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Why diets backfire: A year or more after weight loss, the desire to eat grows stronger

Melissa Healy, Los Angeles Times on

Published in Science & Technology News

Losing weight is, for most people, the easy part. The bigger challenge is trying to keep it off for more than a year.

New research helps explain why people in this second stage are so much more prone to failure.

In a nutshell, people who have shed a significant chunk of their weight are hungrier and have a stronger desire to eat for at least a year after transitioning from weight loss to weight-loss maintenance. And even when their hormones send loud satiety signals to the brain after a meal, they still don't feel full.

The new study, published Thursday in the American Journal of Physiology-Endocrinology and Metabolism, falls in line with a growing field of research that explores the body's tenacious and multi-pronged response to weight loss.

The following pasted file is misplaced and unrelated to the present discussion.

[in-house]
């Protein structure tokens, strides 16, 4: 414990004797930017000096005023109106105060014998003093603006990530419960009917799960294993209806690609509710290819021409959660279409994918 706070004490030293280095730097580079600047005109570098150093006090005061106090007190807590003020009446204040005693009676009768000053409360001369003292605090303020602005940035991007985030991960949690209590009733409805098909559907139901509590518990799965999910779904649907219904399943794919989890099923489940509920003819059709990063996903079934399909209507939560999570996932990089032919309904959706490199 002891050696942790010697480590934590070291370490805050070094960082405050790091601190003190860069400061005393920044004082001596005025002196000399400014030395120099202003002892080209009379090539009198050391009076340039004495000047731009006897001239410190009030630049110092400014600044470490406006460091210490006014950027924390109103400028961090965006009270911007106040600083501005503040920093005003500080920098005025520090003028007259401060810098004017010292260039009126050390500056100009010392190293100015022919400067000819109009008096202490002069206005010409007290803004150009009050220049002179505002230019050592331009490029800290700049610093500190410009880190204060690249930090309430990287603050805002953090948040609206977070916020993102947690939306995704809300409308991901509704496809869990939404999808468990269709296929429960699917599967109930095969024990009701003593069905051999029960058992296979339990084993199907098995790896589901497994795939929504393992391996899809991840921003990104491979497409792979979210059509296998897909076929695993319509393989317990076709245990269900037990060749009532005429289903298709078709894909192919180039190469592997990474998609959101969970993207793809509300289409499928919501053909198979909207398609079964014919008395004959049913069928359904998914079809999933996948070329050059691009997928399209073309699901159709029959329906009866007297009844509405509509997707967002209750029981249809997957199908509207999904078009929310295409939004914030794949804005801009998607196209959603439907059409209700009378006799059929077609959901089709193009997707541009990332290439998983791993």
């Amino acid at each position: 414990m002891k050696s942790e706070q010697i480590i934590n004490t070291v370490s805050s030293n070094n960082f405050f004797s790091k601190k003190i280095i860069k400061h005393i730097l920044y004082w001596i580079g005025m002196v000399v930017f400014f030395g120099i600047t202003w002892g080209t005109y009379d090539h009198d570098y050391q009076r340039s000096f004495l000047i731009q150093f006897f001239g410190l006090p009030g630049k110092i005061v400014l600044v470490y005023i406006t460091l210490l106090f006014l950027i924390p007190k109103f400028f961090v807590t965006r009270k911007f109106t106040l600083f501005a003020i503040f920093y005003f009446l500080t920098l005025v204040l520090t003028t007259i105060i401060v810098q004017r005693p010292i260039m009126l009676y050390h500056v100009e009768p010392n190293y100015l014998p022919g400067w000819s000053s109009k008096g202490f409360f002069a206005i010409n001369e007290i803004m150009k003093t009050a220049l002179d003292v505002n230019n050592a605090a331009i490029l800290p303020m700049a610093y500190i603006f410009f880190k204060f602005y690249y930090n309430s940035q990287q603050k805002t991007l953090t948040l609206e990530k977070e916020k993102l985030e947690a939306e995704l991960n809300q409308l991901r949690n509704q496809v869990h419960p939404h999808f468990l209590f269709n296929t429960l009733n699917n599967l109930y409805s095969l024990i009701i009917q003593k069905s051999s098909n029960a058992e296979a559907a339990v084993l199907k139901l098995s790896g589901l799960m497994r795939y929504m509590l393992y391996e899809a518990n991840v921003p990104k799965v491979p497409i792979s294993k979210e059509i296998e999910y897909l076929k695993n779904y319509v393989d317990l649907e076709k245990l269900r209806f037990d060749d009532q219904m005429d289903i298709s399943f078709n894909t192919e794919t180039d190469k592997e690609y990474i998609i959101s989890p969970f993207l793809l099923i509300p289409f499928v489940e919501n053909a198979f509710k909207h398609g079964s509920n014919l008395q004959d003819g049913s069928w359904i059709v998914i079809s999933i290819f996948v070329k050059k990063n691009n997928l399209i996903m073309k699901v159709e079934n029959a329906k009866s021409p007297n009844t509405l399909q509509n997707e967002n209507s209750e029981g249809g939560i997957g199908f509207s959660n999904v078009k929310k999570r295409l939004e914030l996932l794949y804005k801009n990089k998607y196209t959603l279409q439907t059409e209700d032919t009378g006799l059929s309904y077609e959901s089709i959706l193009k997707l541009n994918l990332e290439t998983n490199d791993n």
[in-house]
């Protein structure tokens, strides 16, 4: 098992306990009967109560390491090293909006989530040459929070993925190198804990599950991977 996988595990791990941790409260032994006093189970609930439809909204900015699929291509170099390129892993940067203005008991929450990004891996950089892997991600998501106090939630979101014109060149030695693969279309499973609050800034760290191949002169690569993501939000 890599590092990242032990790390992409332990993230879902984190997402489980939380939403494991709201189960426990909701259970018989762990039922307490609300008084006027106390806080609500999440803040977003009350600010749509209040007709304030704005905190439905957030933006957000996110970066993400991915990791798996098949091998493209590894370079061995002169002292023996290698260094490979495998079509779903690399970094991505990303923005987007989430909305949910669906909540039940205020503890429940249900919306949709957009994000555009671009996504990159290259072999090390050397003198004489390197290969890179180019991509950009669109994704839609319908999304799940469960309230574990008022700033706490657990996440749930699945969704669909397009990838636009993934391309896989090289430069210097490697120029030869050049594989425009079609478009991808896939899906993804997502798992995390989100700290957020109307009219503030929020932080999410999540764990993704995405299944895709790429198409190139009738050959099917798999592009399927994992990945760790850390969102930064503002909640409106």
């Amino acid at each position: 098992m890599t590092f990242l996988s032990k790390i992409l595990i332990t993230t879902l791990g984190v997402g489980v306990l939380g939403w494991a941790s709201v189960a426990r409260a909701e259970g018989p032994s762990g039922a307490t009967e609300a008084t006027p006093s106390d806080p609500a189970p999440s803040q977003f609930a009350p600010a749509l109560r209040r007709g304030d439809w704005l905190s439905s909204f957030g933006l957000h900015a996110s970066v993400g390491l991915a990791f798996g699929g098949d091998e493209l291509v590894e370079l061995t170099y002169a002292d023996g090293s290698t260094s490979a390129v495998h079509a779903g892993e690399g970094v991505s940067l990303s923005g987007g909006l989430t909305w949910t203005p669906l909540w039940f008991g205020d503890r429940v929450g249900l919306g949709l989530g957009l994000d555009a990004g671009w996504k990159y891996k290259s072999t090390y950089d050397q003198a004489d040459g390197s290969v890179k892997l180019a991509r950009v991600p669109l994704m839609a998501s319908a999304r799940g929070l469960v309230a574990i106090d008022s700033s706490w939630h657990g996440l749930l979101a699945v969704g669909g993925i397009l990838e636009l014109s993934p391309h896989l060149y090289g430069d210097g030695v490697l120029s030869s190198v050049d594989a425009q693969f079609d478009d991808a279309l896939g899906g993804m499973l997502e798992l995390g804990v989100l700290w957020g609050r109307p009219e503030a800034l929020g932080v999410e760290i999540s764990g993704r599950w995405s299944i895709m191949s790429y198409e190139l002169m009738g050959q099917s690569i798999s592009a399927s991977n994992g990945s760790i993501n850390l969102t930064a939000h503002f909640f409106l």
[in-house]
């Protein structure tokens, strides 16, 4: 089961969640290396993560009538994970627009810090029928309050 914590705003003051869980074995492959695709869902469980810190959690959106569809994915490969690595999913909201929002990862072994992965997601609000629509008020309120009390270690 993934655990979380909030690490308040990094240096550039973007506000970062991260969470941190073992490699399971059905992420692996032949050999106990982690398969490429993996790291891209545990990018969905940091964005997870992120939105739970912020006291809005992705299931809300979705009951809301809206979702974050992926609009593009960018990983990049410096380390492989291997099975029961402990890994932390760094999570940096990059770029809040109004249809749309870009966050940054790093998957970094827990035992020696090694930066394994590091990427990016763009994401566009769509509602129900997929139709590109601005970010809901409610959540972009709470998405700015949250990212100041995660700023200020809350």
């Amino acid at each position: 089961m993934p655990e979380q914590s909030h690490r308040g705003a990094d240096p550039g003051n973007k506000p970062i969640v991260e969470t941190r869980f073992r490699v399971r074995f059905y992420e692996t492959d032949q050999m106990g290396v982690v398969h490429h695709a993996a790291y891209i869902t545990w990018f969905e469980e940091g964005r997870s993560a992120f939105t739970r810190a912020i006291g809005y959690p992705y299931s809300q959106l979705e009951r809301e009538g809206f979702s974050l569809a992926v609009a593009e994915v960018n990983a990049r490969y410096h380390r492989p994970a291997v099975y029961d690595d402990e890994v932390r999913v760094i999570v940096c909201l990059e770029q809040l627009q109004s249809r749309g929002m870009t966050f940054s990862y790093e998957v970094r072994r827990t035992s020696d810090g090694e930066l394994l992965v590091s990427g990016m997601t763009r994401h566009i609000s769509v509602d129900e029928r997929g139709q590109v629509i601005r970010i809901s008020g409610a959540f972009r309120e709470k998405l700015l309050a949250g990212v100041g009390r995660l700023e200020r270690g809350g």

In a bid to ensure that lost weight is regained, the human body has been found to reset its thermostat to burn fuel more efficiently, to economize in calorie-burning movements and to rev up the impulse to find and eat food.

Researchers believe these responses evolved to protect humans against wasting away during times of famine. But in societies where calorific foods are never in short supply, these adaptations have worked to the detriment of dieters.

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Moreover, in people who have become obese, there's growing suspicion that these responses become harder to override. In recent years, researchers have found evidence that obesity makes the brain more "deaf" to some of the gut's satiety signals, and more keenly attuned to signals of hunger.

The new research offers some validation for that surmise.

To study the effects of weight loss in 35 severely obese subjects, Norwegian researchers helped them lose close to a tenth of their weight. They provided dietary advice, exercise coaching and psychotherapy during several three-week stays at a wooded retreat in eastern Norway. All the subjects had a body-mass index greater than 42 (a BMI over 30 is considered obese) at the outset of the study.

At one year, when subjects had lost an average of close to 24 pounds, they returned to the retreat to map out maintenance plans.

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